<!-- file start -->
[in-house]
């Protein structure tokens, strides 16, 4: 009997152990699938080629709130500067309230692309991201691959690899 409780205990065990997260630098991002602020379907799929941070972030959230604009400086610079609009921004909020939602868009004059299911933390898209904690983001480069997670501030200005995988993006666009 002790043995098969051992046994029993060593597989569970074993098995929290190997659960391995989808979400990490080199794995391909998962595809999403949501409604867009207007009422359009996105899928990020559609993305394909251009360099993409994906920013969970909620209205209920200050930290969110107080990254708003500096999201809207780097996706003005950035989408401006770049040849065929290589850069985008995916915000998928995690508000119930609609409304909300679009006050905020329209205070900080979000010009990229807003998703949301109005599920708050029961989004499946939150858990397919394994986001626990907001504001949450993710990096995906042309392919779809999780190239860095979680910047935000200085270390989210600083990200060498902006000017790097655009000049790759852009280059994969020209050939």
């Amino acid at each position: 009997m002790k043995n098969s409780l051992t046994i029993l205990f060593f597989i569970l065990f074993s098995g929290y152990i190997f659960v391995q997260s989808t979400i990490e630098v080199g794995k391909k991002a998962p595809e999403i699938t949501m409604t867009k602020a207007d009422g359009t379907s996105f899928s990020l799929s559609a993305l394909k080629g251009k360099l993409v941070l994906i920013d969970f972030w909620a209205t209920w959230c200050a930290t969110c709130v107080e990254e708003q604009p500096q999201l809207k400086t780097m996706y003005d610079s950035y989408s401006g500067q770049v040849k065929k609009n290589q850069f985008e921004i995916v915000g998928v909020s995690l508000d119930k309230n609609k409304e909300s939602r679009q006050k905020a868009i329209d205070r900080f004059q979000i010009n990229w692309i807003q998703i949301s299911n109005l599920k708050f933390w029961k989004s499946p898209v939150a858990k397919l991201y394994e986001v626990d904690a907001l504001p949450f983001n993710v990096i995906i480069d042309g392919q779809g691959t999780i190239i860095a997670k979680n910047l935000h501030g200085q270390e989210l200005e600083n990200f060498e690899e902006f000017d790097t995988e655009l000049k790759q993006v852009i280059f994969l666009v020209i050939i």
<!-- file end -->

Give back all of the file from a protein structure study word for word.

[in-house]
């Protein structure tokens, strides 16, 4: 009997152990699938080629709130500067309230692309991201691959690899 409780205990065990997260630098991002602020379907799929941070972030959230604009400086610079609009921004909020939602868009004059299911933390898209904690983001480069997670501030200005995988993006666009 002790043995098969051992046994029993060593597989569970074993098995929290190997659960391995989808979400990490080199794995391909998962595809999403949501409604867009207007009422359009996105899928990020559609993305394909251009360099993409994906920013969970909620209205209920200050930290969110107080990254708003500096999201809207780097996706003005950035989408401006770049040849065929290589850069985008995916915000998928995690508000119930609609409304909300679009006050905020329209205070900080979000010009990229807003998703949301109005599920708050029961989004499946939150858990397919394994986001626990907001504001949450993710990096995906042309392919779809999780190239860095979680910047935000200085270390989210600083990200060498902006000017790097655009000049790759852009280059994969020209050939």
């Amino acid at each position: 009997m002790k043995n098969s409780l051992t046994i029993l205990f060593f597989i569970l065990f074993s098995g929290y152990i190997f659960v391995q997260s989808t979400i990490e630098v080199g794995k391909k991002a998962p595809e999403i699938t949501m409604t867009k602020a207007d009422g359009t379907s996105f899928s990020l799929s559609a993305l394909k080629g251009k360099l993409v941070l994906i920013d969970f972030w909620a209205t209920w959230c200050a930290t969110c709130v107080e990254e708003q604009p500096q999201l809207k400086t780097m996706y003005d610079s950035y989408s401006g500067q770049v040849k065929k609009n290589q850069f985008e921004i995916v915000g998928v909020s995690l508000d119930k309230n609609k409304e909300s939602r679009q006050k905020a868009i329209d205070r900080f004059q979000i010009n990229w692309i807003q998703i949301s299911n109005l599920k708050f933390w029961k989004s499946p898209v939150a858990k397919l991201y394994e986001v626990d904690a907001l504001p949450f983001n993710v990096i995906i480069d042309g392919q779809g691959t999780i190239i860095a997670k979680n910047l935000h501030g200085q270390e989210l200005e600083n990200f060498e690899e902006f000017d790097t995988e655009l000049k790759q993006v852009i280059f994969l666009v020209i050939i």